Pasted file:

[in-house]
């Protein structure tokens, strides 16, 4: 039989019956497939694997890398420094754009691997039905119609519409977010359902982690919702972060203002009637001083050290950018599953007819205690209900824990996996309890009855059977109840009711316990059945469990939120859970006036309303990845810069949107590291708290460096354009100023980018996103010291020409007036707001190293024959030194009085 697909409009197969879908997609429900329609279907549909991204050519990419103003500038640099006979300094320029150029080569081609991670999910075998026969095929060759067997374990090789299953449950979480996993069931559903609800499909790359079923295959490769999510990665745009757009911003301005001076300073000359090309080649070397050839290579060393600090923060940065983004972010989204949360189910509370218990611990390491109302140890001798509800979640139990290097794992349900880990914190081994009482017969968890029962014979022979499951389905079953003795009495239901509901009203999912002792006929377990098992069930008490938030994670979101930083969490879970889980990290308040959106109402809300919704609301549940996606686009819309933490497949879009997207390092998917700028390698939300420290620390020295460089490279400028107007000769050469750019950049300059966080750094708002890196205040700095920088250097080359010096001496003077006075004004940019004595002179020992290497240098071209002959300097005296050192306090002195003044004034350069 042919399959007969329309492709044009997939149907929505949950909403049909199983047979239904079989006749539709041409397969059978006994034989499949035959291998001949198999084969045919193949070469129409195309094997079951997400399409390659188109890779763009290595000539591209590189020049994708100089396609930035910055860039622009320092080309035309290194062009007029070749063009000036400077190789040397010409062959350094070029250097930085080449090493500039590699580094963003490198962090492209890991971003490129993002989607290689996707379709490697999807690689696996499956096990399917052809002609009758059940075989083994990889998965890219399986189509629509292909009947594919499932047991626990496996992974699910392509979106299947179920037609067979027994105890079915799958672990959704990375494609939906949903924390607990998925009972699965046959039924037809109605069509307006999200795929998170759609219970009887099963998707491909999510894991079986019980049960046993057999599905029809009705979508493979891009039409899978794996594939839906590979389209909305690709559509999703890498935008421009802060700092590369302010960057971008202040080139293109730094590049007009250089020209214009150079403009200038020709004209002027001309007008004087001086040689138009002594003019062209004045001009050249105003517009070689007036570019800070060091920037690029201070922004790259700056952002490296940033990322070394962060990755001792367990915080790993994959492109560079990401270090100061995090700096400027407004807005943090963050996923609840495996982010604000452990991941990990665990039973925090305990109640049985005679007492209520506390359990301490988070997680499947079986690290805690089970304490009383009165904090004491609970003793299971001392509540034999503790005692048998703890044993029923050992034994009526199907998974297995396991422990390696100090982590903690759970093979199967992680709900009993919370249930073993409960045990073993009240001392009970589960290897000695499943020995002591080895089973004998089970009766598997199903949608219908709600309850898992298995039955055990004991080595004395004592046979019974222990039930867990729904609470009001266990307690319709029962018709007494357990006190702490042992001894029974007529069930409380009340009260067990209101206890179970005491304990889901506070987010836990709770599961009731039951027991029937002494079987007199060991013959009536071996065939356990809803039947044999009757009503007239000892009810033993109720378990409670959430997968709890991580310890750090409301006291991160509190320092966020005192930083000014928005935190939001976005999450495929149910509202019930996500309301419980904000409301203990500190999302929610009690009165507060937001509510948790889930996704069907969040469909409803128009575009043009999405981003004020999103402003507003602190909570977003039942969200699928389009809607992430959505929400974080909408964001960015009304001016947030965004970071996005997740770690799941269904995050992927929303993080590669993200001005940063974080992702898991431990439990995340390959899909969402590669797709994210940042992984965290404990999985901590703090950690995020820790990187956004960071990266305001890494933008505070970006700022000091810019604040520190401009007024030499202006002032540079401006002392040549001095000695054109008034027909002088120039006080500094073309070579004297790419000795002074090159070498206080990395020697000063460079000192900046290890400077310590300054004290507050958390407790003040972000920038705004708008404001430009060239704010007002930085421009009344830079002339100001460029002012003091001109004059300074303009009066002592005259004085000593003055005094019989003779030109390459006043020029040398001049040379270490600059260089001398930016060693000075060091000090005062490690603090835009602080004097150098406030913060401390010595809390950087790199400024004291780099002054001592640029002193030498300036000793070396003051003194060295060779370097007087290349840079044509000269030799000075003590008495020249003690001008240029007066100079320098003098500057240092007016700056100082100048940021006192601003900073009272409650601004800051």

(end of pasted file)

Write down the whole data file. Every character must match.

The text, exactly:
[in-house]
């Protein structure tokens, strides 16, 4: 039989019956497939694997890398420094754009691997039905119609519409977010359902982690919702972060203002009637001083050290950018599953007819205690209900824990996996309890009855059977109840009711316990059945469990939120859970006036309303990845810069949107590291708290460096354009100023980018996103010291020409007036707001190293024959030194009085 697909409009197969879908997609429900329609279907549909991204050519990419103003500038640099006979300094320029150029080569081609991670999910075998026969095929060759067997374990090789299953449950979480996993069931559903609800499909790359079923295959490769999510990665745009757009911003301005001076300073000359090309080649070397050839290579060393600090923060940065983004972010989204949360189910509370218990611990390491109302140890001798509800979640139990290097794992349900880990914190081994009482017969968890029962014979022979499951389905079953003795009495239901509901009203999912002792006929377990098992069930008490938030994670979101930083969490879970889980990290308040959106109402809300919704609301549940996606686009819309933490497949879009997207390092998917700028390698939300420290620390020295460089490279400028107007000769050469750019950049300059966080750094708002890196205040700095920088250097080359010096001496003077006075004004940019004595002179020992290497240098071209002959300097005296050192306090002195003044004034350069 042919399959007969329309492709044009997939149907929505949950909403049909199983047979239904079989006749539709041409397969059978006994034989499949035959291998001949198999084969045919193949070469129409195309094997079951997400399409390659188109890779763009290595000539591209590189020049994708100089396609930035910055860039622009320092080309035309290194062009007029070749063009000036400077190789040397010409062959350094070029250097930085080449090493500039590699580094963003490198962090492209890991971003490129993002989607290689996707379709490697999807690689696996499956096990399917052809002609009758059940075989083994990889998965890219399986189509629509292909009947594919499932047991626990496996992974699910392509979106299947179920037609067979027994105890079915799958672990959704990375494609939906949903924390607990998925009972699965046959039924037809109605069509307006999200795929998170759609219970009887099963998707491909999510894991079986019980049960046993057999599905029809009705979508493979891009039409899978794996594939839906590979389209909305690709559509999703890498935008421009802060700092590369302010960057971008202040080139293109730094590049007009250089020209214009150079403009200038020709004209002027001309007008004087001086040689138009002594003019062209004045001009050249105003517009070689007036570019800070060091920037690029201070922004790259700056952002490296940033990322070394962060990755001792367990915080790993994959492109560079990401270090100061995090700096400027407004807005943090963050996923609840495996982010604000452990991941990990665990039973925090305990109640049985005679007492209520506390359990301490988070997680499947079986690290805690089970304490009383009165904090004491609970003793299971001392509540034999503790005692048998703890044993029923050992034994009526199907998974297995396991422990390696100090982590903690759970093979199967992680709900009993919370249930073993409960045990073993009240001392009970589960290897000695499943020995002591080895089973004998089970009766598997199903949608219908709600309850898992298995039955055990004991080595004395004592046979019974222990039930867990729904609470009001266990307690319709029962018709007494357990006190702490042992001894029974007529069930409380009340009260067990209101206890179970005491304990889901506070987010836990709770599961009731039951027991029937002494079987007199060991013959009536071996065939356990809803039947044999009757009503007239000892009810033993109720378990409670959430997968709890991580310890750090409301006291991160509190320092966020005192930083000014928005935190939001976005999450495929149910509202019930996500309301419980904000409301203990500190999302929610009690009165507060937001509510948790889930996704069907969040469909409803128009575009043009999405981003004020999103402003507003602190909570977003039942969200699928389009809607992430959505929400974080909408964001960015009304001016947030965004970071996005997740770690799941269904995050992927929303993080590669993200001005940063974080992702898991431990439990995340390959899909969402590669797709994210940042992984965290404990999985901590703090950690995020820790990187956004960071990266305001890494933008505070970006700022000091810019604040520190401009007024030499202006002032540079401006002392040549001095000695054109008034027909002088120039006080500094073309070579004297790419000795002074090159070498206080990395020697000063460079000192900046290890400077310590300054004290507050958390407790003040972000920038705004708008404001430009060239704010007002930085421009009344830079002339100001460029002012003091001109004059300074303009009066002592005259004085000593003055005094019989003779030109390459006043020029040398001049040379270490600059260089001398930016060693000075060091000090005062490690603090835009602080004097150098406030913060401390010595809390950087790199400024004291780099002054001592640029002193030498300036000793070396003051003194060295060779370097007087290349840079044509000269030799000075003590008495020249003690001008240029007066100079320098003098500057240092007016700056100082100048940021006192601003900073009272409650601004800051």